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An excerpt from www.HouseOfNames.com archives copyright 2000 - 2016


The history of the name Hawmind dates back to the ancient Anglo-Saxon culture of Britain. It is derived from a member of the family who worked as a person who worked as a servant for Hugh.

Hawmind Early Origins



The surname Hawmind was first found in Huntingdonshire, where they held a family seat from very early times.

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Hawmind Spelling Variations


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Hawmind Spelling Variations



Only recently has spelling become standardized in the English language. As the English language evolved in the Middle Ages, the spelling of names changed also. The name Hawmind has undergone many spelling variations, including Homan, Homans, Howman, Hoeman, Hownam and others.

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Hawmind Early History


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Hawmind Early History



This web page shows only a small excerpt of our Hawmind research. Another 133 words (10 lines of text) covering the years 1273 and 1653 are included under the topic Early Hawmind History in all our PDF Extended History products and printed products wherever possible.

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Hawmind Early Notables (pre 1700)


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Hawmind Early Notables (pre 1700)



More information is included under the topic Early Hawmind Notables in all our PDF Extended History products and printed products wherever possible.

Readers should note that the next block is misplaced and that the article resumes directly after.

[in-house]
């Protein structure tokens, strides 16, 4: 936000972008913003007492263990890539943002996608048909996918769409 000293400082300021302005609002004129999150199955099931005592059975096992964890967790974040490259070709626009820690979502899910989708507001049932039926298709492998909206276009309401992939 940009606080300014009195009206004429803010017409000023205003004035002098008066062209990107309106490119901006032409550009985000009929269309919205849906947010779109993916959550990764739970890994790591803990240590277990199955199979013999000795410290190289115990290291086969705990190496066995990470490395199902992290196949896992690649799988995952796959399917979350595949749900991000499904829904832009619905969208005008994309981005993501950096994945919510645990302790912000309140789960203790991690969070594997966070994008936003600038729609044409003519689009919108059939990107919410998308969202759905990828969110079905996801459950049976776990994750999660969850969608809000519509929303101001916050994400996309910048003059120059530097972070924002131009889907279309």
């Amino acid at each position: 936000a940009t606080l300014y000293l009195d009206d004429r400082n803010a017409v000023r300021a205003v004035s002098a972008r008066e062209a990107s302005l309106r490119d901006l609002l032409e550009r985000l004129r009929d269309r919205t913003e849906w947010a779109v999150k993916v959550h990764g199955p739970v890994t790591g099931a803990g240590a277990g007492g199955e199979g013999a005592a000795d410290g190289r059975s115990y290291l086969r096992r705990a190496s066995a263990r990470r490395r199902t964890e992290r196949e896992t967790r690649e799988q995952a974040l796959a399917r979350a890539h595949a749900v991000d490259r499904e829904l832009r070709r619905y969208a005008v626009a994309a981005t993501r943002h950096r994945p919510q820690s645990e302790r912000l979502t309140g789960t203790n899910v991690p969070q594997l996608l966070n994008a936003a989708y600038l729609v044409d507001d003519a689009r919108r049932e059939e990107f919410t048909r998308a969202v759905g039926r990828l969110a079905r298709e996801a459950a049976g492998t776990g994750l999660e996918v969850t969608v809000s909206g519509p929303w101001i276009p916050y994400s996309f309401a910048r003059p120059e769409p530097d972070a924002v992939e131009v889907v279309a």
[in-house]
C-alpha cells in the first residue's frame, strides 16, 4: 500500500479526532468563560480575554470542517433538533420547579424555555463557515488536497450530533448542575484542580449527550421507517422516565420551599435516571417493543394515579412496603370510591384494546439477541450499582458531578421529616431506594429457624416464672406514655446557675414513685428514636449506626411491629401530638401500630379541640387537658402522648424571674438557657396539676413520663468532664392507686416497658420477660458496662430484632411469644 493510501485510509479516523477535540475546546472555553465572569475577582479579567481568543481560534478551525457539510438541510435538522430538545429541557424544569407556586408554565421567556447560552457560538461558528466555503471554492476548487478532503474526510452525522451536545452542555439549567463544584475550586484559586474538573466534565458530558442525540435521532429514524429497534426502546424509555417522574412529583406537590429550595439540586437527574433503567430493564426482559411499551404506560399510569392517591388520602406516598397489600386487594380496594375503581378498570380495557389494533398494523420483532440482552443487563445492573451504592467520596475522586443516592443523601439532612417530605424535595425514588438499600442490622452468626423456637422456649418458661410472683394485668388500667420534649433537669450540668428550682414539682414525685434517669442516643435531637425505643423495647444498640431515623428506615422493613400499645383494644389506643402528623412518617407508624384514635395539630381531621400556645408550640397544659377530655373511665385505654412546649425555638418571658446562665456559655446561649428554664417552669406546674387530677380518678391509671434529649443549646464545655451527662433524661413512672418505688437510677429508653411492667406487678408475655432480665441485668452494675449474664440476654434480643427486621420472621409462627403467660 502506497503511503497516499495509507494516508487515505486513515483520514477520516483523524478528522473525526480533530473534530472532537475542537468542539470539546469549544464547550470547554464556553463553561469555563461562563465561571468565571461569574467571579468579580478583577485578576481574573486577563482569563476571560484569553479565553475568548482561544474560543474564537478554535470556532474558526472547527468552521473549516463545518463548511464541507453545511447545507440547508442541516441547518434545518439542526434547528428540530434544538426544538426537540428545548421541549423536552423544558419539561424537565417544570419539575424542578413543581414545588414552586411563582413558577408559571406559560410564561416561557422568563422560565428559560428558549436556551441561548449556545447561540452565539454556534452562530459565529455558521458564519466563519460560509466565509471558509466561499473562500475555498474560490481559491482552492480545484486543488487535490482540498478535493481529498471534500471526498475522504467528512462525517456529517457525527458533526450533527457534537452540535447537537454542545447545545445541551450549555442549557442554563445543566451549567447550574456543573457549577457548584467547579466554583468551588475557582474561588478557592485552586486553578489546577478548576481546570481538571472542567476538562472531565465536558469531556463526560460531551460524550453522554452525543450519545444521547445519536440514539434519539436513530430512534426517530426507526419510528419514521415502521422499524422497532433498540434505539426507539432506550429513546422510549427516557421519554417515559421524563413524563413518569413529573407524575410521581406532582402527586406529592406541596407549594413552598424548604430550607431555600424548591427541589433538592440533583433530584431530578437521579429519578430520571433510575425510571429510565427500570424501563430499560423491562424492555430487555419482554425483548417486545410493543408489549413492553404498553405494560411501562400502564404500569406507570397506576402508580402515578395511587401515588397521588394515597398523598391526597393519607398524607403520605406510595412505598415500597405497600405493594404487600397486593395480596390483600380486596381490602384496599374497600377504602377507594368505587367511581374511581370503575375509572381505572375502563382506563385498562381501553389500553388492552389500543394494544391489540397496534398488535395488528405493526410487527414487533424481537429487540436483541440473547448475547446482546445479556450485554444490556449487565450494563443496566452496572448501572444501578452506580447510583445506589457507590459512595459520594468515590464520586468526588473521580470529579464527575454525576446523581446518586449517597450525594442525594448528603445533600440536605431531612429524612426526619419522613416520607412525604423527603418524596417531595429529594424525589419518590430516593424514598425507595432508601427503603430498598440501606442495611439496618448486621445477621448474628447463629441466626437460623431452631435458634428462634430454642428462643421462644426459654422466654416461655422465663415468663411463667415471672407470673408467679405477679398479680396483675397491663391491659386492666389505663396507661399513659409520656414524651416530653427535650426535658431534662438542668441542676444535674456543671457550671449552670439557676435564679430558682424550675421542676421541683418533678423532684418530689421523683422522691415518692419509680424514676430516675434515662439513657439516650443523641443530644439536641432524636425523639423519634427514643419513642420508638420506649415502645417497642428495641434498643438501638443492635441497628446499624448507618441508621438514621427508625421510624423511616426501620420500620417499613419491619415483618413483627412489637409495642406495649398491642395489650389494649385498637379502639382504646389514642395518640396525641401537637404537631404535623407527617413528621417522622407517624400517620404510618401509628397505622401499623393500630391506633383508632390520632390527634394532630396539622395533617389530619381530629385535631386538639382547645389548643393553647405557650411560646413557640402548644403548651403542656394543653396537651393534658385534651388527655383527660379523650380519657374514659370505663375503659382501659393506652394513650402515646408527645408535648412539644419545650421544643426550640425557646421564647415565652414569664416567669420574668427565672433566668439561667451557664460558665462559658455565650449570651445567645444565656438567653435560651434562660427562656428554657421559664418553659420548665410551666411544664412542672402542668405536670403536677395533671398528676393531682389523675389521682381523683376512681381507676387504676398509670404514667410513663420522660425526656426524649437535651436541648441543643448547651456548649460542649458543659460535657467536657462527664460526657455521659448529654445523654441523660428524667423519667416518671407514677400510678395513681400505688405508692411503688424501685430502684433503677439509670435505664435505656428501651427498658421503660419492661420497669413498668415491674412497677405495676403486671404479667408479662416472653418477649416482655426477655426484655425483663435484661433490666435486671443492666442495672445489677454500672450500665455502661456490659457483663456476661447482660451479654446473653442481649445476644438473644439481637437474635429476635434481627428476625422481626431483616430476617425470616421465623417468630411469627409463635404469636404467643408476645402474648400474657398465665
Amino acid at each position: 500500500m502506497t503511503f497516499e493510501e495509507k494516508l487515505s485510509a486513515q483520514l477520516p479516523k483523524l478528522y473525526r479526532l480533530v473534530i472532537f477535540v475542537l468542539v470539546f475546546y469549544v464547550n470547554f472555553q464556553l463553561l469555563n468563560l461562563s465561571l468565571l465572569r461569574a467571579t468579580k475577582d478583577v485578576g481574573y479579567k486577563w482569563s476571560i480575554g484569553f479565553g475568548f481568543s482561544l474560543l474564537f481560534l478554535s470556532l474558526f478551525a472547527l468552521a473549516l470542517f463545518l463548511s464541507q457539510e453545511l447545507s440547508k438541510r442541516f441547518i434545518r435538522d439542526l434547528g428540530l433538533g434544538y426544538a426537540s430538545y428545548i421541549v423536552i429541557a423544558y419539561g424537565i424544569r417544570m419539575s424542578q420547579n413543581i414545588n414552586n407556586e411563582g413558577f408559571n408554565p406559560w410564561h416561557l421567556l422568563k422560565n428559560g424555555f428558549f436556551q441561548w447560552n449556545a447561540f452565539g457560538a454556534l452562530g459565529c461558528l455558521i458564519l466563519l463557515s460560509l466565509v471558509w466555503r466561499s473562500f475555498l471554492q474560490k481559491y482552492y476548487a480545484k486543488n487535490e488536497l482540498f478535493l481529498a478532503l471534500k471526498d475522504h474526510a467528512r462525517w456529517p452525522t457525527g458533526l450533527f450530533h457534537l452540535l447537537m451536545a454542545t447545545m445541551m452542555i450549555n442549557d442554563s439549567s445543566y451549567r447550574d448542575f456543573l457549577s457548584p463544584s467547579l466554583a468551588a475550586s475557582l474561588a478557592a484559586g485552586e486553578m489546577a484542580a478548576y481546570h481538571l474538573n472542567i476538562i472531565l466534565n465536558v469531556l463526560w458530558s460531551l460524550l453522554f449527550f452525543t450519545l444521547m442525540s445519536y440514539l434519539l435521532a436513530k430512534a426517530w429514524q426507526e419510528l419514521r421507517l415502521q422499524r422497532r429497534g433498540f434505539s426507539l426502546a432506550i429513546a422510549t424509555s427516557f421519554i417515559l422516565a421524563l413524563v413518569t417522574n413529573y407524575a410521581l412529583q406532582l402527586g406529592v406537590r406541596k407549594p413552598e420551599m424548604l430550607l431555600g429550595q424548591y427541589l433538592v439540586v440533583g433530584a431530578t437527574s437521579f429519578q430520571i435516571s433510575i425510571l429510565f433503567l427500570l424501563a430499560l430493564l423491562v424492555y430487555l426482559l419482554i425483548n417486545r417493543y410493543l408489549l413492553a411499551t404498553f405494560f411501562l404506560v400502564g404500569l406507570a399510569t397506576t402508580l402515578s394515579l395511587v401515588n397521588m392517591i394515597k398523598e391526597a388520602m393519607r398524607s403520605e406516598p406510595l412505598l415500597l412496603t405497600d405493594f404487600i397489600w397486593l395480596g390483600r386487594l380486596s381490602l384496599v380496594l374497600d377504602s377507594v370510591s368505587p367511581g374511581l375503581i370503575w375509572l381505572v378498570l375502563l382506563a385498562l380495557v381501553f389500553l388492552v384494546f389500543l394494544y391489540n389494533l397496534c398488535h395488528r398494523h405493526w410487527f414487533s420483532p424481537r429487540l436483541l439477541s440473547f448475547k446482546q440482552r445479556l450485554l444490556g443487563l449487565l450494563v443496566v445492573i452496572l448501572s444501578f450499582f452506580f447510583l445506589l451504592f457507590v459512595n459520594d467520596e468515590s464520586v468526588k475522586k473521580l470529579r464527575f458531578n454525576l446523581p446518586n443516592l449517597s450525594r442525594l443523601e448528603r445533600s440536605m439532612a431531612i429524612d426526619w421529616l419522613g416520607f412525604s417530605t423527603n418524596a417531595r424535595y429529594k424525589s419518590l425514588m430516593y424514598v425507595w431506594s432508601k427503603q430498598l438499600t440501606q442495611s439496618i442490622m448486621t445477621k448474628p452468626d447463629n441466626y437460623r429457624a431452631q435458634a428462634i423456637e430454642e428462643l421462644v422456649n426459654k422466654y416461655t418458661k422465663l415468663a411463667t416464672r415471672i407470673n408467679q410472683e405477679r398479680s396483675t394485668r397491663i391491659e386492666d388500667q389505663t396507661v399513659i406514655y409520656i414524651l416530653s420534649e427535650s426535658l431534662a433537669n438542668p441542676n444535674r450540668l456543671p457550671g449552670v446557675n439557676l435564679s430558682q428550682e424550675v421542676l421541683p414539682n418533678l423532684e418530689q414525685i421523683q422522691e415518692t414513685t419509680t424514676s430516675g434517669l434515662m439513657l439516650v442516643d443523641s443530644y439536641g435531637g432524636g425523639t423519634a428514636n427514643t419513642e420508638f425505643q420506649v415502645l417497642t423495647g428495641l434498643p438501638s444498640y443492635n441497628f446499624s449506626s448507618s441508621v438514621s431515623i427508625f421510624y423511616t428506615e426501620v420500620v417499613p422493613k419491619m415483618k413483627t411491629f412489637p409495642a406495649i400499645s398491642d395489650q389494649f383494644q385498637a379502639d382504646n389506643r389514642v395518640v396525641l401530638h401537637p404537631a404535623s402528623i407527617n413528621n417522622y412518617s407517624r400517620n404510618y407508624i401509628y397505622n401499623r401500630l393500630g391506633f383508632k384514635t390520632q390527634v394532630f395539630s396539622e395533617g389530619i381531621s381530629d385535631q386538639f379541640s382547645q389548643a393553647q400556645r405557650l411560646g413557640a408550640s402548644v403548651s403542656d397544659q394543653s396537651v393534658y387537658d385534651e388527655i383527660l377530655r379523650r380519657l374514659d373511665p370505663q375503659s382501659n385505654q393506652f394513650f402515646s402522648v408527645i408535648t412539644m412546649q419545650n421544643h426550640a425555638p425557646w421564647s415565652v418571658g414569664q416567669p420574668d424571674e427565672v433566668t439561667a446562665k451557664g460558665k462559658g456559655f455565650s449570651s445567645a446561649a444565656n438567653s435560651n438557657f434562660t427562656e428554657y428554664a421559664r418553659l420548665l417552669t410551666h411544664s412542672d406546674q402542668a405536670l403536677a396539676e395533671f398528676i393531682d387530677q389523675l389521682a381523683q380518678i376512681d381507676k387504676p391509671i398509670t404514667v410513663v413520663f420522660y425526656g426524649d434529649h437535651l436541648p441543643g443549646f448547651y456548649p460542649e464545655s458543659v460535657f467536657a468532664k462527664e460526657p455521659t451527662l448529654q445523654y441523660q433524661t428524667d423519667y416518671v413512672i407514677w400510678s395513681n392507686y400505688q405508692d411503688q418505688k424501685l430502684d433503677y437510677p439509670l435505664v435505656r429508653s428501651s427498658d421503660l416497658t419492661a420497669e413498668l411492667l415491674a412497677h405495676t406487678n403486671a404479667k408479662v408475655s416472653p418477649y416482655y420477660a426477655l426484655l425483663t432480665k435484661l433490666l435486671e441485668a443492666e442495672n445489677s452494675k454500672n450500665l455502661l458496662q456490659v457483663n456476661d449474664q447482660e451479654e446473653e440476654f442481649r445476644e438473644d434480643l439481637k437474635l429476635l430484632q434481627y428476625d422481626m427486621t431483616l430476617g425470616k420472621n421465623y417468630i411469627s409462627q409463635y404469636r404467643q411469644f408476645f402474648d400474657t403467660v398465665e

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Hawmind In Ireland


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Hawmind In Ireland



Some of the Hawmind family moved to Ireland, but this topic is not covered in this excerpt. Another 67 words (5 lines of text) about their life in Ireland is included in all our PDF Extended History products and printed products wherever possible.

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The Great Migration


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The Great Migration



To escape the unstable social climate in England of this time, many families boarded ships for the New World with the hope of finding land, opportunity, and greater religious and political freedom. Although the voyages were expensive, crowded, and difficult, those families that arrived often found greater opportunities and freedoms than they could have experienced at home. Many of those families went on to make significant contributions to the rapidly developing colonies in which they settled. Early North American records indicate many people bearing the name Hawmind were among those contributors: William Hoeman, who sailed to Massachusetts with his family in 1635. Among the other family members who followed this first settler were: John Howman, who sailed to Virginia in 1637.